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Btrfs In Linux 3.10 Gets Skinny Extents, Quota Rebuilds

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  • #16
    Originally posted by Ericg View Post
    That already got reported on Jux, see Michael's article about Tux3 and Dbench. "Allocate the next inode number" is always the fastest way to do it, its just not always the smartest. See the article and the follow up to see why and the explanation.
    Ah, I get it now - you've done that so the front end of tux3 won't encounter any blocking operations and so can offload 100% of operations. It also explains the sync call every 4 seconds to keep tux3 back end writing out to disk so that a) all the offloaded work is done by the sync process and not measured by the benchmark, and b) so the front end doesn't overrun queues and throttle or run out of memory.

    Oh, so nicely contrived. But terribly obvious now that I've found it. You've carefully crafted the benchmark to demonstrate a best case workload for the tux3 architecture, then carefully not measured the overhead of the work tux3 has offloaded, and then not disclosed any of this in the hope that all people will look at is the headline.

    This would make a great case study for a "BenchMarketing For Dummies" book.

    When you're right you're right!

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    • #17
      You're posting in the wrong thread...

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      • #18
        Originally posted by GreatEmerald View Post
        You're posting in the wrong thread...
        My bad ... well ... On a btrfs *note* I hope the skinny extents fix the fragmentation issues all the same!

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        • #19
          Has anyone tried to break BTRFS on purpose and document it?
          Like hard-reset on power on, on writing, on recovery, on recovery of recovery, etc?

          I wonder how reliable it is compared to EXT on journal=data, excluding resistance to bitrot.

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          • #20
            Originally posted by brosis View Post
            Has anyone tried to break BTRFS on purpose and document it?
            Like hard-reset on power on, on writing, on recovery, on recovery of recovery, etc?

            I wonder how reliable it is compared to EXT on journal=data, excluding resistance to bitrot.
            I broke btrfs on accident one time during an install of F18 because I accidentally killed the power to it (Pulled the wrong cable >.>) during an update. I didn't try to fix it though, for all I know a quick 'btrfsck /dev/sda1' would've fixed it, instead since it was a brand new install I just redid it.

            And I know btrfs can detect even a single bit of corruption, that got mentioned in a review of it that Michael covered-- the company's raid hardware was failing and btrfs noticed one bit was corrupted so far, printed warnings and then the failing hardware was caught.

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            • #21
              Originally posted by Ericg View Post
              I broke btrfs on accident one time during an install of F18 because I accidentally killed the power to it (Pulled the wrong cable >.>) during an update. I didn't try to fix it though, for all I know a quick 'btrfsck /dev/sda1' would've fixed it, instead since it was a brand new install I just redid it.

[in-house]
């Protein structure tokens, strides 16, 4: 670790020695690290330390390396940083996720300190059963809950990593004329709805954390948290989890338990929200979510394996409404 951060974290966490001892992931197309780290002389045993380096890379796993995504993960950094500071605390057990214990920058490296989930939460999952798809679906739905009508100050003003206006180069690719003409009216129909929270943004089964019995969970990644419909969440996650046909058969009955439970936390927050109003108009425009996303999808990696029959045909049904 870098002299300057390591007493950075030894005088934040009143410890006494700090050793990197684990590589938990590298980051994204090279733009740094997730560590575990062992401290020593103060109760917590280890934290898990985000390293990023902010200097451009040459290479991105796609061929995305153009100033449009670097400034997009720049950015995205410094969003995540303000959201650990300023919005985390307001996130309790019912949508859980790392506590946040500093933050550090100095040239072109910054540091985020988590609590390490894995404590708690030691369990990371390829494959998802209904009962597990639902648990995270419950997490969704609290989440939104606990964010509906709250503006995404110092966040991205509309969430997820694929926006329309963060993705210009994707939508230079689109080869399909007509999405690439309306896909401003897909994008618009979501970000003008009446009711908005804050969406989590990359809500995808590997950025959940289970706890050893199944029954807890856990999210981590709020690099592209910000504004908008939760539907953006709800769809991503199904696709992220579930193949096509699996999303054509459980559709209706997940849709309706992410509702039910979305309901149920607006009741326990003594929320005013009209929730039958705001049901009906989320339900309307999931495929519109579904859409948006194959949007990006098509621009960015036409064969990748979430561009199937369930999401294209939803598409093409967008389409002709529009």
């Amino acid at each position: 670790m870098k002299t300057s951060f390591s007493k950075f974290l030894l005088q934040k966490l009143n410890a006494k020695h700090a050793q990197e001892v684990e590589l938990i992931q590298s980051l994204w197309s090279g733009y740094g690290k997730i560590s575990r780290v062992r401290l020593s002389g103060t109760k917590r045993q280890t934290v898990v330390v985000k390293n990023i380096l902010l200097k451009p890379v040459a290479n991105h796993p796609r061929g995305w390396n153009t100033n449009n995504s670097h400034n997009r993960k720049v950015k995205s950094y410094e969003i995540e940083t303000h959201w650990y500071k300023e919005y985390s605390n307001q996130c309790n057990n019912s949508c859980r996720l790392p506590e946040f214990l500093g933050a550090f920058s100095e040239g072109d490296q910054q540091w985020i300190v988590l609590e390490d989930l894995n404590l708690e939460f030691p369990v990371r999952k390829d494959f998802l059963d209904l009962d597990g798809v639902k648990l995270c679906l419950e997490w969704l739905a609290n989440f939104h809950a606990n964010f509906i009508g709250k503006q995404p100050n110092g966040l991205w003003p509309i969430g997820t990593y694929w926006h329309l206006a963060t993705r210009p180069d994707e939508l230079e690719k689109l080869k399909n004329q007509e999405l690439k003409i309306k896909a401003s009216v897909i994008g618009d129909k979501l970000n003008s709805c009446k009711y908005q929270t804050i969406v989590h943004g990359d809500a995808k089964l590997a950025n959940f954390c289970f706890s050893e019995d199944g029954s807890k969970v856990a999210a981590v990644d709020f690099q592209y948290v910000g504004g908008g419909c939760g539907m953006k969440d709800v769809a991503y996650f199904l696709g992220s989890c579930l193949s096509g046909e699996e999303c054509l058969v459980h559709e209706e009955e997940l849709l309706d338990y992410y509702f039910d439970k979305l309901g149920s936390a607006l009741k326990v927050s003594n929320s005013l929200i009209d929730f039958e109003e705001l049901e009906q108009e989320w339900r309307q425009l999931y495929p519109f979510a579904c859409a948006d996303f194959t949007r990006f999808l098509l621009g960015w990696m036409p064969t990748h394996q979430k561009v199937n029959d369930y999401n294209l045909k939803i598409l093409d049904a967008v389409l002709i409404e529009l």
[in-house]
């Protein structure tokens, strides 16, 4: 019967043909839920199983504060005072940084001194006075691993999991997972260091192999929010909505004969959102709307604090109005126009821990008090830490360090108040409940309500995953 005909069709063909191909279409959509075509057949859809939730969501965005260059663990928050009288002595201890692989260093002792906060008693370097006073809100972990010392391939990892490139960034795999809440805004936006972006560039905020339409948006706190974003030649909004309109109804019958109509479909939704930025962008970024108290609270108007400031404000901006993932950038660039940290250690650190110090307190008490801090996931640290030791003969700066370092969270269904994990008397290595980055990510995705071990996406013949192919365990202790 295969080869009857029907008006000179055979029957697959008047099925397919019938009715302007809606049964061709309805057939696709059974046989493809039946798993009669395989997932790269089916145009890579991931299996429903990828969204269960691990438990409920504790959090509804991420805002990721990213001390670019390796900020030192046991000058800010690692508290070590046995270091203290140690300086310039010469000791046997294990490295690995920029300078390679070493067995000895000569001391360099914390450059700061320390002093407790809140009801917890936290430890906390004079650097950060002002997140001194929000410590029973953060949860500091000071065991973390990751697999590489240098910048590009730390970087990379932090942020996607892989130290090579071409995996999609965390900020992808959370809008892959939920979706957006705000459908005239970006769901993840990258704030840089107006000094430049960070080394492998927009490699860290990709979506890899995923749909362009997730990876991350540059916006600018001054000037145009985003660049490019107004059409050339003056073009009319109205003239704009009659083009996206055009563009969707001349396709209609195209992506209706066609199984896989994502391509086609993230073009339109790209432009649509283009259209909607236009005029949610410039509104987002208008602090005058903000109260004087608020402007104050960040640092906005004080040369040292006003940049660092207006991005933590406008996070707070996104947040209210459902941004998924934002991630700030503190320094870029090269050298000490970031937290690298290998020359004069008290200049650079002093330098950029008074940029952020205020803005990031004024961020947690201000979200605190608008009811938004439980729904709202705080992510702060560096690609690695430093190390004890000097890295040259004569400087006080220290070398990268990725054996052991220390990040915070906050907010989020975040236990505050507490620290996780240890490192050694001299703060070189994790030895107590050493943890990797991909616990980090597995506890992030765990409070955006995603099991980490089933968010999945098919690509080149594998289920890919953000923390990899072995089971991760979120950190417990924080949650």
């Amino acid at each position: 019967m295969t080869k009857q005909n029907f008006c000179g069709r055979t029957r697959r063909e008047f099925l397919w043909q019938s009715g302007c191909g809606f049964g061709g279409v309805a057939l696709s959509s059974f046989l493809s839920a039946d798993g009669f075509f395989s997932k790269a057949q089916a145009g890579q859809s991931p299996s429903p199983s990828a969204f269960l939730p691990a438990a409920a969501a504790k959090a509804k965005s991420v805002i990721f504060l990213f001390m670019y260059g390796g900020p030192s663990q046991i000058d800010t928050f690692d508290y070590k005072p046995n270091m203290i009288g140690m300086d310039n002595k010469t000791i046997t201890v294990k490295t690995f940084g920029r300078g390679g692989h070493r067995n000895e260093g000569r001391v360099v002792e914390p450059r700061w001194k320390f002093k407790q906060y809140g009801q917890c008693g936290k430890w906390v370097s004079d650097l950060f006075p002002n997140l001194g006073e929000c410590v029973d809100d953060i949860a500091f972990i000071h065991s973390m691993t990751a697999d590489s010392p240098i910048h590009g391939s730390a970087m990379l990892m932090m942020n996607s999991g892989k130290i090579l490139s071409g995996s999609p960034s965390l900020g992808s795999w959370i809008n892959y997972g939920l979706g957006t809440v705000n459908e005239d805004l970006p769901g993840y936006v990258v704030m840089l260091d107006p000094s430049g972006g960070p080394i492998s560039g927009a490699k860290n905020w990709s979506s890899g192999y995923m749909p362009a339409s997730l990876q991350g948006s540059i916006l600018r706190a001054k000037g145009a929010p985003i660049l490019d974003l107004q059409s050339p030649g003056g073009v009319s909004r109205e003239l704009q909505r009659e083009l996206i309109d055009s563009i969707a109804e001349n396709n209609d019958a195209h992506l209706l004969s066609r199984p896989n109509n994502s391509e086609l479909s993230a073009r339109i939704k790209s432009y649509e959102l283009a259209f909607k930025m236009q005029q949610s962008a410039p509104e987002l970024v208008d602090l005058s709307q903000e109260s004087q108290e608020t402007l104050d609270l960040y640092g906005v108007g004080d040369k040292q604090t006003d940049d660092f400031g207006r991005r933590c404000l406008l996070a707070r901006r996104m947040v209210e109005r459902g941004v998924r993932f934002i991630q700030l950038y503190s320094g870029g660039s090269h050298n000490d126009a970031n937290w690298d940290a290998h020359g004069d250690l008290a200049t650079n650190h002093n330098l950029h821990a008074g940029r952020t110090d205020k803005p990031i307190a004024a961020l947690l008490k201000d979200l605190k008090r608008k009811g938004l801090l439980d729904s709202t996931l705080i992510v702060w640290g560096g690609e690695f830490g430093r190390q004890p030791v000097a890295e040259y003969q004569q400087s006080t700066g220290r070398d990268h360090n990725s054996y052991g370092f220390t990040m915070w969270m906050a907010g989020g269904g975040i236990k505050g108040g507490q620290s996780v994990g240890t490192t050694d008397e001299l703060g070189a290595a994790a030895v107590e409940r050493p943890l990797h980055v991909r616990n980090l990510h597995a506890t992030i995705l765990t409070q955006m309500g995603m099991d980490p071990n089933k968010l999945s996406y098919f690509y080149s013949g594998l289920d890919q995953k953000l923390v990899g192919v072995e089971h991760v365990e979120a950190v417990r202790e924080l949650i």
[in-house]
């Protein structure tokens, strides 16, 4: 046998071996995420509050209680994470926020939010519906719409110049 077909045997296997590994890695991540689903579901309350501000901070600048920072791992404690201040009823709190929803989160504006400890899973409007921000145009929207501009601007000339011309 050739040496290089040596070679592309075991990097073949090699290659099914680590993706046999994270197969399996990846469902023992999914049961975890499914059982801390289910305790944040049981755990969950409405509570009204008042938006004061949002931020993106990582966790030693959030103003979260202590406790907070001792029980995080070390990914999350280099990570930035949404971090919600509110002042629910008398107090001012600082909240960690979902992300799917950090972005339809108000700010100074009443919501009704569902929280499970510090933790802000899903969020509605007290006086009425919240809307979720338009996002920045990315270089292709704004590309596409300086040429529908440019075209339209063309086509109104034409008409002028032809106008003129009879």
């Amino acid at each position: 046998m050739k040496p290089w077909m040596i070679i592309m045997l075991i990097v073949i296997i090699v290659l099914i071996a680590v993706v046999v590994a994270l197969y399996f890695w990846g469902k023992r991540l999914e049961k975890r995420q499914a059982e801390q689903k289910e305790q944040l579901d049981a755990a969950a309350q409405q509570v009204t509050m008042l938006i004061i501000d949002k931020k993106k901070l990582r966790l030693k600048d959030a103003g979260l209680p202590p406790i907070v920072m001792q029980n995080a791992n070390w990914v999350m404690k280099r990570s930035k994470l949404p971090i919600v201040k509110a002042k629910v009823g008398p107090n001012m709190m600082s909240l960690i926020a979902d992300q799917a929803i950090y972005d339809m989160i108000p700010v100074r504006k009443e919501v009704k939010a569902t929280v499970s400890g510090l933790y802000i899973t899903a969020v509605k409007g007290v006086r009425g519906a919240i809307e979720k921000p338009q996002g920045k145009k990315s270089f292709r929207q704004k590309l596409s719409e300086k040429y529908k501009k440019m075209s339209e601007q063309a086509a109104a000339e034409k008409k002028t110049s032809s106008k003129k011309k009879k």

And I know btrfs can detect even a single bit of corruption, that got mentioned in a review of it that Michael covered-- the company's raid hardware was failing and btrfs noticed one bit was corrupted so far, printed warnings and then the failing hardware was caught.
              Thanks for response! But I meant a more serious, analytic breaking of stuff to prove wither its more (or less) reliable than existing solutions like EXT.

              Bitrot ofc gives BTRFS bonus points, no questions.

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              • #22
                Originally posted by brosis View Post
                Thanks for response! But I meant a more serious, analytic breaking of stuff to prove wither its more (or less) reliable than existing solutions like EXT.

                Bitrot ofc gives BTRFS bonus points, no questions.
                As far as purposefully breaking it... i haven't seen anyone tried with recent kernels. Keep in mind, up until like 2 or so releases ago, btrfs had some outstanding corruption bugs so everyone complained, they got fixed, but I dont think anyone has done real tests since then. You'll probably hear about a few coming soon since SUSE has marked it as Production Ready, and im sure RHEL 7 will include it as an option.

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                • #23
                  Originally posted by Ericg View Post
                  I broke btrfs on accident one time during an install of F18 because I accidentally killed the power to it (Pulled the wrong cable >.>) during an update. I didn't try to fix it though, for all I know a quick 'btrfsck /dev/sda1' would've fixed it, instead since it was a brand new install I just redid it.

                  And I know btrfs can detect even a single bit of corruption, that got mentioned in a review of it that Michael covered-- the company's raid hardware was failing and btrfs noticed one bit was corrupted so far, printed warnings and then the failing hardware was caught.
                  Just like that other indestructible b-tree hive, windows registry, BIT for BIT... completely reproducible on dd copies!

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